The Change of Culture Has Come to Fruition

I’m old enough to remember the days of optimism provided to Bengaldom by Andy Dalton and A.J. Green. Watching them lead the Bengals to the playoffs five years in a row was some of the most fun football I have experienced in my lifetime. It’s the reason I feel so passionately about football today. 

What I’m not old enough to remember, though, is a Cincinnati Bengals playoff win. I was born in 1999 – 8 years after their most recent postseason win which came in January of 1990. 

There was a time when I thought surely the Bengals would push through this seemingly never-ending mental block. To this day, I refuse to believe some of those Andy Dalton-led Bengals’ teams weren’t good enough to make a Super Bowl run. It was never that they weren’t good enough…

The standard just needed to be elevated. The accountability needed by each and every player was never introduced.  The culture needed a dramatic shift.

The Bengals could not have picked a better year than to finish 2-14. A repetitive, frustrating cycle of 6 and 7 win seasons was over. Being caught in the loop of perennial mediocrity was over. Being a bad football team is sometimes better than being an average football team. Exhibit A? The 2019 Cincinnati Bengals.

When week 1 of the 2019 season kicked off in Seattle, it was the first time in 256 regular season games that the Bengals weren’t playing for Marvin Lewis. Instead, it was some 36 year old guy named Zac Taylor. Yet another one of Sean McVay’s coaching tree hires. Nobody knew what to expect from the guy considering he had never even been a coordinator in the NFL. 

And then all hell broke loose. Two wins in four months of football. The entire city of Cincinnati was ready to move on and try again. But 2019 wasn’t really a fair shot, even when 2-14 was underachieving. 

Enter Joe Burrow along with a whole bunch of offseason moves to rally around him. It always seemed like a fairytale – the Ohio native returning to his home state to pull the Bengals out of the abyss. Even a rocky start couldn’t overshadow the light that was Joe Burrow.  

A lot of people don’t believe in the idea of the “IT” factor. And by no means am I here to talk down on the Bengals’ teams of the past, but it was something that they always lacked when I look back over the years. Starting in 2020, that changed. The always-confident-never-cocky Joe Burrow had just got done setting college football on fire and catapulting himself into a number one overall draft pick. The rest was history. 

Well, maybe it’s history being made as we watch it, but my point stands. 

To anyone who is paying attention, all of the evidence needed to prove a change of culture came out in full display late in the 2020 season. You may remember that Monday Night Football game against the Pittsburgh Steelers, where the Bengals were down to 3rd string QB Ryan Finley. In a game that could have meant nothing to the 2-10-1 injury-depleted Bengals, it meant everything. From top to bottom, everyone was bought in and playing hard for Zac Taylor.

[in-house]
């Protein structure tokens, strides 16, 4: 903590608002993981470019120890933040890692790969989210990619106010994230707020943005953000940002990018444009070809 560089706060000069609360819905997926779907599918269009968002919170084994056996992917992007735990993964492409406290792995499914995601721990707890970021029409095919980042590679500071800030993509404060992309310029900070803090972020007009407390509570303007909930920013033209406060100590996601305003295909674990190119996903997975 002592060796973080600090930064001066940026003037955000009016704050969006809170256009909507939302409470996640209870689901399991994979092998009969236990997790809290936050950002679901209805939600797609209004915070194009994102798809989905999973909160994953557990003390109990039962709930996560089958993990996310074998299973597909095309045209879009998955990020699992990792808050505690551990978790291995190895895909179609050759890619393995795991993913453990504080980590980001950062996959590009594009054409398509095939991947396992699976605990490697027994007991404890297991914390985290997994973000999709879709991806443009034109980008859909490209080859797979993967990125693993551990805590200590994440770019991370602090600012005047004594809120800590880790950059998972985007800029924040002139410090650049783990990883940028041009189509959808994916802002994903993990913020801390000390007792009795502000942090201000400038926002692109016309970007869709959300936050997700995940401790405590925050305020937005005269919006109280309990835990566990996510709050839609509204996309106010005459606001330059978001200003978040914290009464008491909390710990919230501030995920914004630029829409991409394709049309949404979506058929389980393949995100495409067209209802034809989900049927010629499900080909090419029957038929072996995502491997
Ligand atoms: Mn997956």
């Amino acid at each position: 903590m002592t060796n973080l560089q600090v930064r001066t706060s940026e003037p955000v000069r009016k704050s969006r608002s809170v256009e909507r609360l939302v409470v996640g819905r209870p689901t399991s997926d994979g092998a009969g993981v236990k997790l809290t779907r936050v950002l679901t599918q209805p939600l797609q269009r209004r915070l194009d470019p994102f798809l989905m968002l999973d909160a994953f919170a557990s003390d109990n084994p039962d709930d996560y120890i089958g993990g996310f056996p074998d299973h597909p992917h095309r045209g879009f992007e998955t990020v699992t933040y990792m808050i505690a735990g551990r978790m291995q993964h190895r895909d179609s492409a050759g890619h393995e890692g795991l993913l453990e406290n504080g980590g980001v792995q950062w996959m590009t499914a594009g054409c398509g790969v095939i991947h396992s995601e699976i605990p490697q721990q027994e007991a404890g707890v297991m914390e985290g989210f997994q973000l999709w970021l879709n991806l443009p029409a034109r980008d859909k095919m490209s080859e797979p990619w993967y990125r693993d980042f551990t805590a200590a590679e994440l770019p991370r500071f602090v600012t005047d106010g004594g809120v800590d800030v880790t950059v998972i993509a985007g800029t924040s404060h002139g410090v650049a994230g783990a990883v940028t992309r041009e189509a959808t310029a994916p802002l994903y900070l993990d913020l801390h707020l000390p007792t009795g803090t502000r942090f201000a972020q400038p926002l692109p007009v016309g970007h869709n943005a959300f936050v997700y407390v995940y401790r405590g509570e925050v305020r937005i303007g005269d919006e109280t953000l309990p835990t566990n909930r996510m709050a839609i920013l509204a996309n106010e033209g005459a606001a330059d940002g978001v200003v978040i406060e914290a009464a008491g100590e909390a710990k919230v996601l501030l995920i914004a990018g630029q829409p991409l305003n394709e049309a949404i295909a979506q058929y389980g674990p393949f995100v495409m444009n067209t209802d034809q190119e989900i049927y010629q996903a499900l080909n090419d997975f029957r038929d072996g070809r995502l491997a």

Something was still missing. The big play. The offensive line. The pass rush. Surely the 4-11-1 Bengals couldn’t fix any of this through free agency. Wrong. Disclaimer: I’m not saying the Bengals have a perfect roster.

Duke Tobin and Zac Taylor seemed to be having a rough free agency, that is until they went out and got Trey Hendrickson, Larry Ogunjobi, Chidobe Awuzie, Mike Hilton, Eli Apple, Quinton Spain and Riley Reiff. They’ve all bought into what Zac Taylor is selling and have played exceptional when they step on the field. 

Chasing Uno

Fixing the big play was a lot more simple than fixing anything else. All it took was calling Ja’Marr Chase’s cellphone on draft night to tell him he’s now a Cincinnati Bengal. 8 and half months later, “Uno” is the AFC’s leading WR in yards, TDs and Griddy’s performed in the endzone. 

After winning 6 games in his first 32 tries, Zac Taylor appears to have found his feet in the NFL. There’s plenty for him to learn, but that’s all he’s done since the day he arrived in Cincinnati. Nothing suggests he’ll do anything different anytime soon, especially with Joe Burrow holding him to the standard he has for himself. Burrow and Taylor lead the young and hungry Bengals into the playoffs on Saturday where they look to break the 31 year drought without a playoff win against the Las Vegas Raiders.

Logan Vaughn

I write about Cincinnati sports in my free time.

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